The Defense Department has announced the transfer of two Guantanamo detainees to the West African nation of Ghana. The now former detainees, Mahmud Umar Muhammad Bin Atef and Khalid Muhammad Salih Al Dhuby, are citizens of Yemen.
The government of Ghana said in a statement that it was providing “humanitarian assistance” by taking in the pair, as well as refugees from Rwanda and Syria.
“At the request of the US Government, we have also agreed to accept two detainees of Yemeni origin who were detained in Guantanamo but have been cleared of any involvement in terrorist activities, and are being released,” Ghana’s Ministry of Foreign Affairs & Regional Integration claimed. “They are unable to return to Yemen at the moment, and we have indicated our willingness to accept them for a period of two years, after which they may leave the country.”
But Ghana’s statement is not accurate. Neither Bin Atef, nor Al Dhuby has been “cleared of any involvement in terrorist activities.” And they are not supposed to be outright “released.”
The Defense Department said in its statement that the two Yemenis were “approved for transfer” by President Obama’s interagency Guantanamo Review Task Force.
The task force made it clear in its final report, released in January 2010, that “the term ‘transfer’ is used to mean release from confinement subject to appropriate security measures.” The task force did not approve any of the remaining detainees for outright “release,” which was “used to mean release from confinement without the need for continuing security measures in the receiving country.”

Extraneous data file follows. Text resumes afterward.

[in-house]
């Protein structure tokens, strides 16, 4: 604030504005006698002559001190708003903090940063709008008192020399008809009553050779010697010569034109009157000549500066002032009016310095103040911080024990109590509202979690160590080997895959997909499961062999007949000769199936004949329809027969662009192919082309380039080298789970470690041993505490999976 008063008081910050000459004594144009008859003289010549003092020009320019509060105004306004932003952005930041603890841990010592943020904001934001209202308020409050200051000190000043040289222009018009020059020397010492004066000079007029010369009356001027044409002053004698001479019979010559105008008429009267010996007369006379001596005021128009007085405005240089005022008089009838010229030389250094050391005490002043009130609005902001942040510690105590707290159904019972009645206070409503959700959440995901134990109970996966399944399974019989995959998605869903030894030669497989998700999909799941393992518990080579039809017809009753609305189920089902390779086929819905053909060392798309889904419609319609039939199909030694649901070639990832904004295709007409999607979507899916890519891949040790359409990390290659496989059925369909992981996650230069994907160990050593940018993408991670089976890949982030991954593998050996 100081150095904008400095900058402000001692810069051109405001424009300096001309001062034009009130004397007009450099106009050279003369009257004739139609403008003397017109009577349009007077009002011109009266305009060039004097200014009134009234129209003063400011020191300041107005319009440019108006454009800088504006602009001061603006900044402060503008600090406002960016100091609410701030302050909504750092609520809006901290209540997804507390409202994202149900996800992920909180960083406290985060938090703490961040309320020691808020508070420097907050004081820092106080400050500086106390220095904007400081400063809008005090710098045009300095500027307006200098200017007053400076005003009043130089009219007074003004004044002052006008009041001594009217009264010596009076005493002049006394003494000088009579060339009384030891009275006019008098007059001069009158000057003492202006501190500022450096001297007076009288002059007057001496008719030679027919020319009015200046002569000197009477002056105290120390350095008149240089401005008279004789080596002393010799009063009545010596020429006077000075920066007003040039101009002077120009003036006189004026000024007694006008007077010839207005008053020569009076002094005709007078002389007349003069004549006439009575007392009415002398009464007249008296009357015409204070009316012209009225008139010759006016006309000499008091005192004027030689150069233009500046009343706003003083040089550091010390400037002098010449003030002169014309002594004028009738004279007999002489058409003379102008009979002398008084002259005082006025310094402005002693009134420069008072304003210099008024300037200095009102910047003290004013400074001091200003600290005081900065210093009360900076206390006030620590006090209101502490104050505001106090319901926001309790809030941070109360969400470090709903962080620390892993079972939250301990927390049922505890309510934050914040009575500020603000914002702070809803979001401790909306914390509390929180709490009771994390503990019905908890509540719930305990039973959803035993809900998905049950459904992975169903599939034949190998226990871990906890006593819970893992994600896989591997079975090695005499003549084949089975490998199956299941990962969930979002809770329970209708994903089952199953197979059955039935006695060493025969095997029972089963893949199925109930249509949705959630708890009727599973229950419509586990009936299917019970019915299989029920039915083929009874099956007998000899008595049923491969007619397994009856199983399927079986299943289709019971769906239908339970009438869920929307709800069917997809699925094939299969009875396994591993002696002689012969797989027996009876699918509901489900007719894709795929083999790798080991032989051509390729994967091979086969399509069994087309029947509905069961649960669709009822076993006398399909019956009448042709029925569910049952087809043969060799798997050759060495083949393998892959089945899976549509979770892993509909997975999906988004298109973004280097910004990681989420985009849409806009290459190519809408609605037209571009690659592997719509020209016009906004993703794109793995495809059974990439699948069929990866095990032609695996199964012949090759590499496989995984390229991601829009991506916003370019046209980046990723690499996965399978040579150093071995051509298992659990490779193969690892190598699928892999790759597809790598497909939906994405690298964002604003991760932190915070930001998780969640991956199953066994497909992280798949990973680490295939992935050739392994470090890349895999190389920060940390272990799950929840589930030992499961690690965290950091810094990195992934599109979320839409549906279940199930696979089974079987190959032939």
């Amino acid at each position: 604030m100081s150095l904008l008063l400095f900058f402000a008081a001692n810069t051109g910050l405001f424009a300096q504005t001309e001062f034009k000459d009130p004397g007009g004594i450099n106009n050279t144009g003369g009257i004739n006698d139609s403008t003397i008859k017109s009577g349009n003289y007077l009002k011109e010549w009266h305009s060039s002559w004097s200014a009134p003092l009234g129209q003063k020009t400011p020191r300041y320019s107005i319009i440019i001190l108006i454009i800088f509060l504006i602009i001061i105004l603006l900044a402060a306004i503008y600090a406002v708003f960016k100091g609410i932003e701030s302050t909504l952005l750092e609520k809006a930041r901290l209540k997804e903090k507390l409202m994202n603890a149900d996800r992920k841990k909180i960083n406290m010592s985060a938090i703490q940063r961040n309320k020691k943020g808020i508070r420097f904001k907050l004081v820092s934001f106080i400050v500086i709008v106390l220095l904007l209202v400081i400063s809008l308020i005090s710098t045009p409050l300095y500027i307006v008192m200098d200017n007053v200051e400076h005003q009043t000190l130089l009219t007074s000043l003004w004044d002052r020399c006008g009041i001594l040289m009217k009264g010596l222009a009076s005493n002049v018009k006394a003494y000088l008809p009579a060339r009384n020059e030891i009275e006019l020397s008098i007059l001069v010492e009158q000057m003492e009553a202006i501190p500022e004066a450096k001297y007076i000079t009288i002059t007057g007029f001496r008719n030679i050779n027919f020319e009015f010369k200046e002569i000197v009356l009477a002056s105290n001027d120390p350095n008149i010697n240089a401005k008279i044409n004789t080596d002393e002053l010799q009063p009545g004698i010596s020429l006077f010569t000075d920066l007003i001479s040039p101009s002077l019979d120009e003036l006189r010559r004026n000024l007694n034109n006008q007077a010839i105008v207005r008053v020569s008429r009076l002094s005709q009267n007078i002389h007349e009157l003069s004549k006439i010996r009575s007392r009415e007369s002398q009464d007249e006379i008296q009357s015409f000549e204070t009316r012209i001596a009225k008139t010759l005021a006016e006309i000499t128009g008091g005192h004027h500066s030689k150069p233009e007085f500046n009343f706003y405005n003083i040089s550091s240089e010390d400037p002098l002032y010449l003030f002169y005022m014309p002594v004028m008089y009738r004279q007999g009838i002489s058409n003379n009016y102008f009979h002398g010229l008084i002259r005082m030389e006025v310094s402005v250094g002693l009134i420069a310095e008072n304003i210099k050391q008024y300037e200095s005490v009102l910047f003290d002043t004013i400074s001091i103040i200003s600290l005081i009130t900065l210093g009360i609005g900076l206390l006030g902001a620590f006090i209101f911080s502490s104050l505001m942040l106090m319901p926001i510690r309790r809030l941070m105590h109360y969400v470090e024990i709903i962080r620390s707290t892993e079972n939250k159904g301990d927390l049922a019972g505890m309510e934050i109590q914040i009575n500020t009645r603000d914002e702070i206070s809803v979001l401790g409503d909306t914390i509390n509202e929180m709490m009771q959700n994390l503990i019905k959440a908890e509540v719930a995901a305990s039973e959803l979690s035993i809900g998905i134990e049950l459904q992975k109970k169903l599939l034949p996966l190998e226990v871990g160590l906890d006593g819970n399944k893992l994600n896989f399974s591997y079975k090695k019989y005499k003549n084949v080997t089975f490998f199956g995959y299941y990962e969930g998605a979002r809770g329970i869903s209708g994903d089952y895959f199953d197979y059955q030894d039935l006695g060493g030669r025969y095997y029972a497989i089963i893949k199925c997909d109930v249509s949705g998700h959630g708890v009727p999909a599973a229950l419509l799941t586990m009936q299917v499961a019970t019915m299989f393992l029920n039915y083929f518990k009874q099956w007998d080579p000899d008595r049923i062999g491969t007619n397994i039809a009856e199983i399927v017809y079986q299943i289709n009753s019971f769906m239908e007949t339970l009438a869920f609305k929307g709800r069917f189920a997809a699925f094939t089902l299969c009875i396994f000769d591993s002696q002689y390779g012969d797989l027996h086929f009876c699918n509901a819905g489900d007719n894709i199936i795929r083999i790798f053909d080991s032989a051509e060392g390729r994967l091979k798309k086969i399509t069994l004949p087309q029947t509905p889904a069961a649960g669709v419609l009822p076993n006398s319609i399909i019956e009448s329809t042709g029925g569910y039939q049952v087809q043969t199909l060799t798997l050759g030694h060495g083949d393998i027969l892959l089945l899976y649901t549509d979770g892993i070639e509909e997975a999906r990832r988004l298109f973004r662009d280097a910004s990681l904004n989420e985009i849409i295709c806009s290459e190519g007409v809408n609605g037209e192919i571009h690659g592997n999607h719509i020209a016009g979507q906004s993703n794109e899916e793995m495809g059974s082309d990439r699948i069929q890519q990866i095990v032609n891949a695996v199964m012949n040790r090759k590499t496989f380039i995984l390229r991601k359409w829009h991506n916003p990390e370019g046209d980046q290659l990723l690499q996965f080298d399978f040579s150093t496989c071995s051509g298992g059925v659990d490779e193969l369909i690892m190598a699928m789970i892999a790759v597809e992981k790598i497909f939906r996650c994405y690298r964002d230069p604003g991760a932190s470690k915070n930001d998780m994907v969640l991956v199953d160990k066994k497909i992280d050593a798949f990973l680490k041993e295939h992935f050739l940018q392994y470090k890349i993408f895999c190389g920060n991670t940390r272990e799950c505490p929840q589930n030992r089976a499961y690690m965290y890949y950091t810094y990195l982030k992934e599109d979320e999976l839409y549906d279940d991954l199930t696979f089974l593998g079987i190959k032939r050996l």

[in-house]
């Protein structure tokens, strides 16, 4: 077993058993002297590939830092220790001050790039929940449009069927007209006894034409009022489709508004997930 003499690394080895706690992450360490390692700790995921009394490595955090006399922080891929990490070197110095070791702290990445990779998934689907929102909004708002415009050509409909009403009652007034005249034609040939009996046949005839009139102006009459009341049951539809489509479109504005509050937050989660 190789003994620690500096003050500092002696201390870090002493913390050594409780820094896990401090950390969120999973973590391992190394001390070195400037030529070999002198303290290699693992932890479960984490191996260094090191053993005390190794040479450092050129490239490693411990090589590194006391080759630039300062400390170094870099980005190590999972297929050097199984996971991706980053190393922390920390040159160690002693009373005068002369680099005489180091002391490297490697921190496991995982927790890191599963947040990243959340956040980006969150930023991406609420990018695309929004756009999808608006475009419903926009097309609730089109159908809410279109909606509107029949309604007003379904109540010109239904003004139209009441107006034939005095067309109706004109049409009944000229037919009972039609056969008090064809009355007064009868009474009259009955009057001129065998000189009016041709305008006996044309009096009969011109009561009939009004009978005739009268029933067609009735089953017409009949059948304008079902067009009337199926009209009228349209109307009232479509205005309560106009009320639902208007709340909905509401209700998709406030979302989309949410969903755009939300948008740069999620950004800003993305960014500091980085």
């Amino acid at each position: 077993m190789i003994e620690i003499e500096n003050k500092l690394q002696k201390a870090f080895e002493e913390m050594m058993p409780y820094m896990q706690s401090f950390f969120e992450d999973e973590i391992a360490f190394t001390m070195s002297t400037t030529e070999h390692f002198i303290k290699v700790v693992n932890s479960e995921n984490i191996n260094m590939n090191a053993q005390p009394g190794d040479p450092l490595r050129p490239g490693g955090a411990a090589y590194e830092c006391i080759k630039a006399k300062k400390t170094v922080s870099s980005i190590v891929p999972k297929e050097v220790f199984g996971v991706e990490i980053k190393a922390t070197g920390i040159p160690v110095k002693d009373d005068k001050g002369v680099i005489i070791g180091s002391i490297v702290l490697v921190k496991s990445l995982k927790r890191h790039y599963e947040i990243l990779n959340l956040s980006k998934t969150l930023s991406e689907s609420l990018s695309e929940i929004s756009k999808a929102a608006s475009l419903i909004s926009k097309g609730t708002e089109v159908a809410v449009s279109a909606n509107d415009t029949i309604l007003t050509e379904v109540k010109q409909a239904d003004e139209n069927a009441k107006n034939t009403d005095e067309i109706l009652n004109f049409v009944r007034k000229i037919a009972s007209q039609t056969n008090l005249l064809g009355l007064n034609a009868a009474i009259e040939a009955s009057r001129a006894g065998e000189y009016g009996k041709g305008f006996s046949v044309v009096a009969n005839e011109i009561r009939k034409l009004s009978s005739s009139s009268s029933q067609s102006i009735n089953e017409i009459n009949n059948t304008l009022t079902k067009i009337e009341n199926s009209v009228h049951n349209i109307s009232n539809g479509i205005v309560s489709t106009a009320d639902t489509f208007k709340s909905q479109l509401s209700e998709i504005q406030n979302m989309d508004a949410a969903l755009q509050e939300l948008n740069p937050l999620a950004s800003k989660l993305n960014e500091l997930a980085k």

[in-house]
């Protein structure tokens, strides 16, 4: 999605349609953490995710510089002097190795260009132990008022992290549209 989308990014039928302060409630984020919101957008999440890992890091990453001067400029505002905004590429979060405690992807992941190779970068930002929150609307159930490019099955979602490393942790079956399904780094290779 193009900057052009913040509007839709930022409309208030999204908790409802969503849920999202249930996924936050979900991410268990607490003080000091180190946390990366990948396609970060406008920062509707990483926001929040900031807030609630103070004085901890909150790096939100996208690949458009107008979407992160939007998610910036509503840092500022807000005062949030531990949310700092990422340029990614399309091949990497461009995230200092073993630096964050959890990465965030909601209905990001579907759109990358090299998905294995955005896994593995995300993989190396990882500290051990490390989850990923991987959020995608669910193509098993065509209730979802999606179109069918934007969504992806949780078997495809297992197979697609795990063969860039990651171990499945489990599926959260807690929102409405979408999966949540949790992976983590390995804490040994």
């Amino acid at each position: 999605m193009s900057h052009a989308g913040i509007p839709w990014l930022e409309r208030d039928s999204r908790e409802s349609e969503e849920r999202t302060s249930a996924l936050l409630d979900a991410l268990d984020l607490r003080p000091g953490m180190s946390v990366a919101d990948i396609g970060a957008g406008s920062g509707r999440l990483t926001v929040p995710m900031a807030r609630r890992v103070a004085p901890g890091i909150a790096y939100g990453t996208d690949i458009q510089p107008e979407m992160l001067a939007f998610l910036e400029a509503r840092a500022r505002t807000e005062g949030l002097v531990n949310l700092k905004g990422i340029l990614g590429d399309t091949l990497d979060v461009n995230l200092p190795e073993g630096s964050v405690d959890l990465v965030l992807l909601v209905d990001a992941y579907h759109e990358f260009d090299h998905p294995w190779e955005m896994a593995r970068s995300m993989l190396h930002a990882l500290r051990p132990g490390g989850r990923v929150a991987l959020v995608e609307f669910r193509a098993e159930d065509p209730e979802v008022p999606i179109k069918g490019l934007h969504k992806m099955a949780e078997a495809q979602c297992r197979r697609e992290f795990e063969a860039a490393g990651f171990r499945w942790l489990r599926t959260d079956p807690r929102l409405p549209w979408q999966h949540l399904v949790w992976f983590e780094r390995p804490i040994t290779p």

“It is important to emphasize that a decision to approve a detainee for transfer does not reflect a decision that the detainee poses no threat or no risk of recidivism,” the task force wrote. “Rather, the decision reflects the best predictive judgment of senior government officials, based on the available information, that any threat posed by the detainee can be sufficiently mitigated through feasible and appropriate security measures in the receiving country.”
Moreover, the task force continued, “all transfer decisions were made subject to the implementation of appropriate security measures in the receiving country, and extensive discussions are conducted with the receiving country about such security measures before any transfer is implemented.”
The task force also stated that “[f]or many of the detainees approved for transfer…the review participants found there to be reliable evidence that the detainee had engaged in conduct providing a lawful basis for his detention.” In other words, many of the detainees approved for transfer were thought to be jihadists affiliated with al Qaeda, the Taliban, or associated forces.